LULUCF on the Leading Edge of Failure

8 October 2010

The LULUCF negotiations are heading towards the worst possible outcome for forests and are dragging down climate mitigation as a whole.  With each passing day it looks more and more likely a deal will be cut that allows developed countries to increase their annual emissions into the foreseeable future without any real accountability.  Do the national leaders who committed to ‘deep cuts’ in Copenhagen really know what is happening here in Tianjin?  Shouldn’t somebody tell them?

Yesterday Parties had a chance to consider an alternate path.  In an open session, Tuvalu proposed that countries should take responsibility if their emissions increase relative to the first commitment period.  It’s one way to create some basic accountability for changes in forest management.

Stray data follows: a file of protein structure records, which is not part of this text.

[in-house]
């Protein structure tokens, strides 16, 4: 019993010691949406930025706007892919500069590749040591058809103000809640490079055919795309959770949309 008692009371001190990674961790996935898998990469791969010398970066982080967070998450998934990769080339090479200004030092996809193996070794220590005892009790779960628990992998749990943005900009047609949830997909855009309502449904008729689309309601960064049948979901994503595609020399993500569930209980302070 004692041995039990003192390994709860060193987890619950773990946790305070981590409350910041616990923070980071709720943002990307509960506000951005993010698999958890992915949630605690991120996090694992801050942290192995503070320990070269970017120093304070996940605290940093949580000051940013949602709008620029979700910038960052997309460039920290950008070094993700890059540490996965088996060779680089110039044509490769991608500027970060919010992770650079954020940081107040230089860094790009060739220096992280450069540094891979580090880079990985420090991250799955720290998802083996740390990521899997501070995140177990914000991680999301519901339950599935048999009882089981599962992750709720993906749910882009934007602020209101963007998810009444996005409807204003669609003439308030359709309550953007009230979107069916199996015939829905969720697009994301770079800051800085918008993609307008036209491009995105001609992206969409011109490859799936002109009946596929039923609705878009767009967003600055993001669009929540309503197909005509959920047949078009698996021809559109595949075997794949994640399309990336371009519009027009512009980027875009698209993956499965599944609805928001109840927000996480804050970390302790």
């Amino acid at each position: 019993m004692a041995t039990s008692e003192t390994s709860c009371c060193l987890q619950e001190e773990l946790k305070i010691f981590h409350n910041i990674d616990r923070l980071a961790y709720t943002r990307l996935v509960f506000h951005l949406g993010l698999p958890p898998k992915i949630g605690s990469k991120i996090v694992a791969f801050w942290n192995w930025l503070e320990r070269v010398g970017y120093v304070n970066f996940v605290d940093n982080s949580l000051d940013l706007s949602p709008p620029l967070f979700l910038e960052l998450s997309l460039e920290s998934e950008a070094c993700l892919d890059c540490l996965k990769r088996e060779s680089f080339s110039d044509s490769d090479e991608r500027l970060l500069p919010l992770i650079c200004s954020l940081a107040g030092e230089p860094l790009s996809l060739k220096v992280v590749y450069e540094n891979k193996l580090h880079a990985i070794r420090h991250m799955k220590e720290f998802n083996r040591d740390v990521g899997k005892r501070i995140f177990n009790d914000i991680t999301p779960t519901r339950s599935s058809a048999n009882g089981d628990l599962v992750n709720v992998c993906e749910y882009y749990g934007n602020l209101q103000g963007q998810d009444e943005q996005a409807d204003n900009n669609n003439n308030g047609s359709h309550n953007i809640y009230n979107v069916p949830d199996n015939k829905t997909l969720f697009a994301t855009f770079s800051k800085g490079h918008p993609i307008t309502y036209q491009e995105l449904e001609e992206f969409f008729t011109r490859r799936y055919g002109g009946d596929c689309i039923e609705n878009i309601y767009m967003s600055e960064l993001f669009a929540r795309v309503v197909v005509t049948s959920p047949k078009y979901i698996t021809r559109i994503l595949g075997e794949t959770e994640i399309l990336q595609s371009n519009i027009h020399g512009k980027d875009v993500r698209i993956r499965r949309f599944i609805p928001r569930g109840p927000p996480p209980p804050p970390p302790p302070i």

But this proposal was roundly rejected by some Annex I Parties with the excuse that it would be too politically difficult to account for these emissions in a fair manner.  The cursory treatment of Tuvalu’s proposal lasted less than an hour, leaving the distinct impression that developed countries would be happy never to discuss it again. 

The quick dismissal of viable accounting options is a travesty in light of the nearly two years wasted on developing a ‘reference levels’ approach that would allow developed countries to increase exploitation of their forests and artificially enhance their weak national targets.

And it gets even worse.  A large proportion of emissions from bioenergy, supposedly a low carbon energy source, will disappear entirely – unaccounted for while trees are harvested under weak forest management rules and counted as zero carbon in power stations.

ECO has learned not to expect much at all from the LULUCF negotiations.  But the citizens of a world increasingly threatened by climate change should reject this blatant abdication of accountability and responsibility, and demand that developed countries live up to their commitments to reduce emissions and protect and enhance forest carbon sinks.

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